Golden Ring

28 April, 2014
Located in the north-east of Moscow, the Golden Ring is the space between the Volga and Kliazma, bounded by former princely cities, namely:
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– Aleksandrov
– Yaroslavl
– Ivanovo
– Gous-Khroustalny
– Kostroma
– Pereslavl-Zalesski
– Rybinsk
– Rostov Veliky
– Sergiev Posad
– Suzdal
– Uglich
– Vladimir
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It is quite obvious to ask the question: why this name? The ring, of course, because of its geographical situation:  a circle shape, connecting all the cities together.
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Then, there is a particularly fertile ground that played a significant role in the development of Russia. Another considerable advantage is its geographical position on the river routes giving it an early strategic position of prime importance. Many of these cities saw exceptional growth as evidenced by the many monuments of ancient architecture from the twelfth to the seventeenth centuries. They are now real “open-air” museums, those kept over the centuries, in memory of the most important events in Russian history.
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Rostov is one of the oldest towns in Russia and an important tourist centre of the Golden Ring because of Rostov Kremlin in the centre of the city and the 17th century ring.
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Kostroma also has a substantial heritage: the Church of the Resurrection (1652) is a perfect example of Russian art from the 17th century. You can also visit the Cathedral of the Epiphany (1565), housing a Byzantine icon of the 10th century, called Our Lady of St. Theodore (Russian: Федоровская Богоматерь). An anecdote: Michael Romanov was blessed by his mother with this icon before leaving for Moscow to claim the throne of Russia. It is said that just before the revolutionary events, the icon darkened to the point that the image had become virtually invisible. This was interpreted as a bad omen for the Romanov dynasty.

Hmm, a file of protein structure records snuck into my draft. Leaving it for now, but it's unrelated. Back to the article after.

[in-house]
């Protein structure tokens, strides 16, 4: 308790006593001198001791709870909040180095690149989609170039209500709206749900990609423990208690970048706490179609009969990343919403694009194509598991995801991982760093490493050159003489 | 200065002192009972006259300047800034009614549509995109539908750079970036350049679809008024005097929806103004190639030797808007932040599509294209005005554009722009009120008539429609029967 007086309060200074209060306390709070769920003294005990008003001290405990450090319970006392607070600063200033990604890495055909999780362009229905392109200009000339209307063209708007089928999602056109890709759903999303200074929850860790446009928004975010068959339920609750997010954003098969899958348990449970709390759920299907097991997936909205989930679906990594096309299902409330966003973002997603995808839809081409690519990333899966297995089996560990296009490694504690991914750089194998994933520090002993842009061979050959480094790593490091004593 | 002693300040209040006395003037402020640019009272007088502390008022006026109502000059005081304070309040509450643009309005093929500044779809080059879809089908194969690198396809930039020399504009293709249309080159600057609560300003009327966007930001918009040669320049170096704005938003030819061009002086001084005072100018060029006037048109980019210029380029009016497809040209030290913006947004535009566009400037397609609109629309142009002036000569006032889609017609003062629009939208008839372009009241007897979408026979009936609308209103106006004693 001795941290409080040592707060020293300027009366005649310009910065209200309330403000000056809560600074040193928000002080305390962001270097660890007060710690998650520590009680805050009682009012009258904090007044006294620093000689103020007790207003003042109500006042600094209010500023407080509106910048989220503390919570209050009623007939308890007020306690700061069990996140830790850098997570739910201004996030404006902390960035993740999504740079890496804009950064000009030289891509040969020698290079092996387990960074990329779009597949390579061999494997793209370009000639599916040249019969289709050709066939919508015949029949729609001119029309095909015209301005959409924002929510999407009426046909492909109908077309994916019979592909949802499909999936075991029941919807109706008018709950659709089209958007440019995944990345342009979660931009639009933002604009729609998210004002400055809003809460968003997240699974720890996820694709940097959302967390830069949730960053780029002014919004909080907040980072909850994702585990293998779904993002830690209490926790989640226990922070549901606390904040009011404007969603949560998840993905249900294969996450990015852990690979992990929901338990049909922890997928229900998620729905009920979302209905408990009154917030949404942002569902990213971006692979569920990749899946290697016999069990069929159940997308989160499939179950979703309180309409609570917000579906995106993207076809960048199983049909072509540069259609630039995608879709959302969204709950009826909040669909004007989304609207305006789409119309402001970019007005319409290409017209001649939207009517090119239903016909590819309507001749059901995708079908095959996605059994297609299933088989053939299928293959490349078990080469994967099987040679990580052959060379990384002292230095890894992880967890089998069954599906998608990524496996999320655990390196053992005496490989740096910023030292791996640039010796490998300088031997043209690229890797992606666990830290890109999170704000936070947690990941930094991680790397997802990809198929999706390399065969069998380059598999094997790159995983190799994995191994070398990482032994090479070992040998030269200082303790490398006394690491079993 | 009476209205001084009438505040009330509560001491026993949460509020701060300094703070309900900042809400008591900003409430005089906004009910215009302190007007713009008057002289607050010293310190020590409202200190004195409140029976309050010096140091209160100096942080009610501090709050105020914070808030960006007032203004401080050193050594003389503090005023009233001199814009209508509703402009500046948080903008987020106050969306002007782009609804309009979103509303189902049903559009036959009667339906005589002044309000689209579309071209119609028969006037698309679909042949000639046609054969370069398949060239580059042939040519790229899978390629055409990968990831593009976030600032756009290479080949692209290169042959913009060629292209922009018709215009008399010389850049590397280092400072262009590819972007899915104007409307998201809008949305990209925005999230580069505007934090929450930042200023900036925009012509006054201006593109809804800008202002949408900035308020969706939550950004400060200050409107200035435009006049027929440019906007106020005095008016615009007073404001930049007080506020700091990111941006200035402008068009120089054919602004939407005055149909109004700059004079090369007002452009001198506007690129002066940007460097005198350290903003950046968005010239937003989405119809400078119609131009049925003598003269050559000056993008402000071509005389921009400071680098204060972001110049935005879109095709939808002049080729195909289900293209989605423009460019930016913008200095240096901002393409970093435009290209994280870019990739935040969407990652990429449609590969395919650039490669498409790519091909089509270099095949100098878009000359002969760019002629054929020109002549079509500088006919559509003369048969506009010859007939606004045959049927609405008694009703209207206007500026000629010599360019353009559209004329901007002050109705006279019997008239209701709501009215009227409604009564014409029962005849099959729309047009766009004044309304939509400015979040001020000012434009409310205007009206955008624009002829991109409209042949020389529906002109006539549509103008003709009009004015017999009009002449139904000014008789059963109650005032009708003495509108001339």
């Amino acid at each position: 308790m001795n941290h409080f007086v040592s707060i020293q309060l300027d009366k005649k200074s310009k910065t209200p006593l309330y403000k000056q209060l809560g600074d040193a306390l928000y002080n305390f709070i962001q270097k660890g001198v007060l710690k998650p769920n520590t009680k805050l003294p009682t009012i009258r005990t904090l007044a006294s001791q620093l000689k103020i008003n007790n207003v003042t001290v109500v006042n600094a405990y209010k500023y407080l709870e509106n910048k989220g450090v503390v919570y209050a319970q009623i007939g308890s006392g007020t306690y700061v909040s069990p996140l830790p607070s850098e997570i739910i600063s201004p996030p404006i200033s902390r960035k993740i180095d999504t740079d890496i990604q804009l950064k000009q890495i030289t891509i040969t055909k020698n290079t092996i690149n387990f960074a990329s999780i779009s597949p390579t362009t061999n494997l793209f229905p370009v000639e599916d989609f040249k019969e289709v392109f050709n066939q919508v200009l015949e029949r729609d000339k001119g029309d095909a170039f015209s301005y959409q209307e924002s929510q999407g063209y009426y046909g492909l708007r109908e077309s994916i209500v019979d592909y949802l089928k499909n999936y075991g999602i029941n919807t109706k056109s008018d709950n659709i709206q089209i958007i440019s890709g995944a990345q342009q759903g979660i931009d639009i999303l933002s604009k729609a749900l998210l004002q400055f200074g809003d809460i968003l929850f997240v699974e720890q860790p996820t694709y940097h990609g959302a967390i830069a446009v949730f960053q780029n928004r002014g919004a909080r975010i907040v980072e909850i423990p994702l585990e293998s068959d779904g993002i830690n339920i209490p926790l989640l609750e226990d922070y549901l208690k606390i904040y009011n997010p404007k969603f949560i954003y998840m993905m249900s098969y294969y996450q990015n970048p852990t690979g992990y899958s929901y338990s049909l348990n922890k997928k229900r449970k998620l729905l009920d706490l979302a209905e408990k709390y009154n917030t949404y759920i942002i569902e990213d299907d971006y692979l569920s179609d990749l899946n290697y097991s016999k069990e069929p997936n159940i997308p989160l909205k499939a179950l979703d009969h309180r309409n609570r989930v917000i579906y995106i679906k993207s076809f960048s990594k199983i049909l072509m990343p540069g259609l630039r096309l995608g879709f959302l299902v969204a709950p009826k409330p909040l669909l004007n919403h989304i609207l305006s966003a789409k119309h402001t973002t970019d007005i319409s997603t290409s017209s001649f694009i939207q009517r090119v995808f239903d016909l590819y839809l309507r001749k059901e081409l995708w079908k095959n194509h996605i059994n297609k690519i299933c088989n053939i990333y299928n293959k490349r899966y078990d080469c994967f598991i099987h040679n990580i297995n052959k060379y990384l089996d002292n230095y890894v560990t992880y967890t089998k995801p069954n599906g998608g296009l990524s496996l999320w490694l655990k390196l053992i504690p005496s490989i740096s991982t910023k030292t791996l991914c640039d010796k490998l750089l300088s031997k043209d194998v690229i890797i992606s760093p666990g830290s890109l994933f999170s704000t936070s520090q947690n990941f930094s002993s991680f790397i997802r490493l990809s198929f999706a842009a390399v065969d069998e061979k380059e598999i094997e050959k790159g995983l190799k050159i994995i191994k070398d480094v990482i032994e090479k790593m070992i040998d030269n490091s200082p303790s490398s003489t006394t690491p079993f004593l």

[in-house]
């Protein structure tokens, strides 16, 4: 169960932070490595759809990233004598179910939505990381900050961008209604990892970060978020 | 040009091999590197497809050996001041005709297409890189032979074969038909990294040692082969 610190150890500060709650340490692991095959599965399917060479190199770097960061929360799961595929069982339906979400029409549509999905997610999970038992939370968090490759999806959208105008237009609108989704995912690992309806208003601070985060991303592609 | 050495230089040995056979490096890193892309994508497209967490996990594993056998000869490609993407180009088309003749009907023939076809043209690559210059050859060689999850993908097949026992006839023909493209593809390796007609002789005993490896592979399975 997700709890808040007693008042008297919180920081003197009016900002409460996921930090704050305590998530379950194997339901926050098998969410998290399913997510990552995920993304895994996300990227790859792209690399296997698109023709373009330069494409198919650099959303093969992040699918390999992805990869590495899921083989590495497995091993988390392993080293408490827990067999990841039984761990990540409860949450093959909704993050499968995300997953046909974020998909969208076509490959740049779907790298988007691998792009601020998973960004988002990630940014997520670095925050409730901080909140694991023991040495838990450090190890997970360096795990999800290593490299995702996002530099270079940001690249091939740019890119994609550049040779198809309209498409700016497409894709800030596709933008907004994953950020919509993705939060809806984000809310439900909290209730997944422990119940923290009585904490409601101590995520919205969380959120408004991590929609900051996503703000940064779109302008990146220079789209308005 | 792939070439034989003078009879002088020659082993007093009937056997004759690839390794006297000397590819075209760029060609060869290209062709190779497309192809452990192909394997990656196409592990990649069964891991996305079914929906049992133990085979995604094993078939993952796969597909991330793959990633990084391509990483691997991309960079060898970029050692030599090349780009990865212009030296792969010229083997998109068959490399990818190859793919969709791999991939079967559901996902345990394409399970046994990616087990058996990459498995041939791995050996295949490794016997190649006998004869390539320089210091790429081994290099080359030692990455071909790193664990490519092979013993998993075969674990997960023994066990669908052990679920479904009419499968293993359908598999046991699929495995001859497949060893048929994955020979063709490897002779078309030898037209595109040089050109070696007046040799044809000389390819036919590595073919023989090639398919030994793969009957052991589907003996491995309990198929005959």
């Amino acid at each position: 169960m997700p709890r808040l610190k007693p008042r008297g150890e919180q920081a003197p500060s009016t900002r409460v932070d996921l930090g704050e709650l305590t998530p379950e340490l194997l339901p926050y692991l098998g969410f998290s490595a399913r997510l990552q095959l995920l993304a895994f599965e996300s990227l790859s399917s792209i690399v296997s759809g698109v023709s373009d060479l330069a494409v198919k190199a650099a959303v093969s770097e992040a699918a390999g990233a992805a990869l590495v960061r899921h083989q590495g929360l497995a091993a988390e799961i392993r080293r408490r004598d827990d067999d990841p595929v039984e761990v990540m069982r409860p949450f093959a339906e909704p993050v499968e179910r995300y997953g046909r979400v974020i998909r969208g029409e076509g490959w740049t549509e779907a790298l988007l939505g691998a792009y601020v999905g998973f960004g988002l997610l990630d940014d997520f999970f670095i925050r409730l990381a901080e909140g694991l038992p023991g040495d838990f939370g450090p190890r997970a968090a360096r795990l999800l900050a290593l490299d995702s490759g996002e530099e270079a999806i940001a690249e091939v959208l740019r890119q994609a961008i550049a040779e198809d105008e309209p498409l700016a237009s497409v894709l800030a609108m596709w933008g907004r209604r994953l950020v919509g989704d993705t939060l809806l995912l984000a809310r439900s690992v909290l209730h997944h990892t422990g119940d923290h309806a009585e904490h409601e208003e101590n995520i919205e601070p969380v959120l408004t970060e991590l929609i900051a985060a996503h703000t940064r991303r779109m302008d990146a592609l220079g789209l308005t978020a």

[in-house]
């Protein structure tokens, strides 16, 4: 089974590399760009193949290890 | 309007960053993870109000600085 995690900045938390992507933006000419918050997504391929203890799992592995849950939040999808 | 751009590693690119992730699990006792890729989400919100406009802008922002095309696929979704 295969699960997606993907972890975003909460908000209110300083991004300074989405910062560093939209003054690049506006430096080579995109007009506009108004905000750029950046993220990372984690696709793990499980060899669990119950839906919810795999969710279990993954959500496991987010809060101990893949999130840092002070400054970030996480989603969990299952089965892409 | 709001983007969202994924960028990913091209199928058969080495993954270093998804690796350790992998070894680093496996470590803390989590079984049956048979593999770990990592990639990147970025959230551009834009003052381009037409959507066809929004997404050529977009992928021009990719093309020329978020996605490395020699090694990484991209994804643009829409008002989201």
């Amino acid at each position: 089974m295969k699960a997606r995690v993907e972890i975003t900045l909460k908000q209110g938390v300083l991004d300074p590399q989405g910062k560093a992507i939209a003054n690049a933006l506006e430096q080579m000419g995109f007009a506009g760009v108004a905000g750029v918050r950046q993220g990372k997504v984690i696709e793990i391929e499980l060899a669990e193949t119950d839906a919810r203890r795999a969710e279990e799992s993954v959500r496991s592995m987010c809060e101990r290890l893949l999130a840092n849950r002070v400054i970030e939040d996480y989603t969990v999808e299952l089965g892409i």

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The city of Sergiev Posad (Zagorsk from 1930 to 1991) is best known for its orthodox monastery (Trinity Lavra of St. Sergius). The monastery is considered as the heart of Russian Orthodoxy, since it was founded in the fourteenth century by St. Sergius of Radonezh, patron saint of Russia. In the fifteenth century, the place acquired its true status of Lavra and in the sixteenth century, Ivan the Terrible built an imposing set of buildings and churches.
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Suzdal is the cradle of the Russian state as its princes, first princes of Vladimir and then of Moscow, were the rallying people of “All the Russias” before taking the title of tsar. The Suzdal Kremlin with its religious buildings representing the religious and princely powers, is a remarkable monument of the Heritage of Humanity by UNESCO as part of the Monuments of Vladimir and Suzdal (Today, a Museum-reserve).
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Vladimir, founded in 1108 by Vladimir Monomakh II, became the centre of the principality of Vladimir-Suzdal when the son of Monomakh, Yuri Dolgoruky, Duke of Suzdal, the future founder of Moscow, moved the seat of power of the Great Princes of Russia from Kiev to Vladimir.
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As you can see, the Golden Ring is full of religious monuments but is also steeped in history. The true cradle of Russia, it is highly advisable to take a walk either for a weekend or for a day (just a 1 hour journey to Sergei Posad, from Yaroslavl Station)

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